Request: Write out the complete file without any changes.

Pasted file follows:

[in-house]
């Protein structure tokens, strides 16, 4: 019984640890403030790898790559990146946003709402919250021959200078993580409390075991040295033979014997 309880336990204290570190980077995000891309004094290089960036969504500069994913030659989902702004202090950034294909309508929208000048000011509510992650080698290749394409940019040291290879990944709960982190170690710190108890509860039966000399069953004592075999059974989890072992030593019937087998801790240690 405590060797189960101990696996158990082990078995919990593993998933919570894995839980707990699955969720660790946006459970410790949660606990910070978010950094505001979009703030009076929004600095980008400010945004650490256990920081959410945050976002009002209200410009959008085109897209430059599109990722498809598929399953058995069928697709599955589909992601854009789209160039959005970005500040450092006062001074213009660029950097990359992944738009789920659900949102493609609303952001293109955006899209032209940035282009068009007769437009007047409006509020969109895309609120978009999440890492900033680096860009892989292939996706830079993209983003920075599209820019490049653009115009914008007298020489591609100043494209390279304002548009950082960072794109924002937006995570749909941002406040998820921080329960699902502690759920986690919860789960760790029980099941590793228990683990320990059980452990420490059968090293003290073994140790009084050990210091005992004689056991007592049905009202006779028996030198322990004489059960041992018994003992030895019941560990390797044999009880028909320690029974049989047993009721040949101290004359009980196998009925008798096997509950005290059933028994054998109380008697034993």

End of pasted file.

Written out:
[in-house]
């Protein structure tokens, strides 16, 4: 019984640890403030790898790559990146946003709402919250021959200078993580409390075991040295033979014997 309880336990204290570190980077995000891309004094290089960036969504500069994913030659989902702004202090950034294909309508929208000048000011509510992650080698290749394409940019040291290879990944709960982190170690710190108890509860039966000399069953004592075999059974989890072992030593019937087998801790240690 405590060797189960101990696996158990082990078995919990593993998933919570894995839980707990699955969720660790946006459970410790949660606990910070978010950094505001979009703030009076929004600095980008400010945004650490256990920081959410945050976002009002209200410009959008085109897209430059599109990722498809598929399953058995069928697709599955589909992601854009789209160039959005970005500040450092006062001074213009660029950097990359992944738009789920659900949102493609609303952001293109955006899209032209940035282009068009007769437009007047409006509020969109895309609120978009999440890492900033680096860009892989292939996706830079993209983003920075599209820019490049653009115009914008007298020489591609100043494209390279304002548009950082960072794109924002937006995570749909941002406040998820921080329960699902502690759920986690919860789960760790029980099941590793228990683990320990059980452990420490059968090293003290073994140790009084050990210091005992004689056991007592049905009202006779028996030198322990004489059960041992018994003992030895019941560990390797044999009880028909320690029974049989047993009721040949101290004359009980196998009925008798096997509950005290059933028994054998109380008697034993």